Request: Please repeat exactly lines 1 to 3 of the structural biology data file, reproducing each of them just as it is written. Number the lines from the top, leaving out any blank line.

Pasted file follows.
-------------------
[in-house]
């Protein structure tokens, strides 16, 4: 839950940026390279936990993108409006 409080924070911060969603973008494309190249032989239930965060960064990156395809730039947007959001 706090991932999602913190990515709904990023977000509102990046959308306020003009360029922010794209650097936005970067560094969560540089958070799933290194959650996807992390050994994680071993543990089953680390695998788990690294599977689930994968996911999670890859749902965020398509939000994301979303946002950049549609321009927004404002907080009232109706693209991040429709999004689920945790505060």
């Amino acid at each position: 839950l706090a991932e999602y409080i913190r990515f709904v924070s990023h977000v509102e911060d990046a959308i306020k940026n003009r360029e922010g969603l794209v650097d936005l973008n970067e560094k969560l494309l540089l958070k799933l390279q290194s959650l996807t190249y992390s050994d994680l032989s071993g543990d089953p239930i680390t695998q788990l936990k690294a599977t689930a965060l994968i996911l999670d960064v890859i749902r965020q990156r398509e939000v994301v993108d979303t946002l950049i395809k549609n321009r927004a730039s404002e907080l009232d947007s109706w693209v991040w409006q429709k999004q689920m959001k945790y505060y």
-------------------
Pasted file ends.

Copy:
[in-house]
């Protein structure tokens, strides 16, 4: 839950940026390279936990993108409006 409080924070911060969603973008494309190249032989239930965060960064990156395809730039947007959001 706090991932999602913190990515709904990023977000509102990046959308306020003009360029922010794209650097936005970067560094969560540089958070799933290194959650996807992390050994994680071993543990089953680390695998788990690294599977689930994968996911999670890859749902965020398509939000994301979303946002950049549609321009927004404002907080009232109706693209991040429709999004689920945790505060």
């Amino acid at each position: 839950l706090a991932e999602y409080i913190r990515f709904v924070s990023h977000v509102e911060d990046a959308i306020k940026n003009r360029e922010g969603l794209v650097d936005l973008n970067e560094k969560l494309l540089l958070k799933l390279q290194s959650l996807t190249y992390s050994d994680l032989s071993g543990d089953p239930i680390t695998q788990l936990k690294a599977t689930a965060l994968i996911l999670d960064v890859i749902r965020q990156r398509e939000v994301v993108d979303t946002l950049i395809k549609n321009r927004a730039s404002e907080l009232d947007s109706w693209v991040w409006q429709k999004q689920m959001k945790y505060y």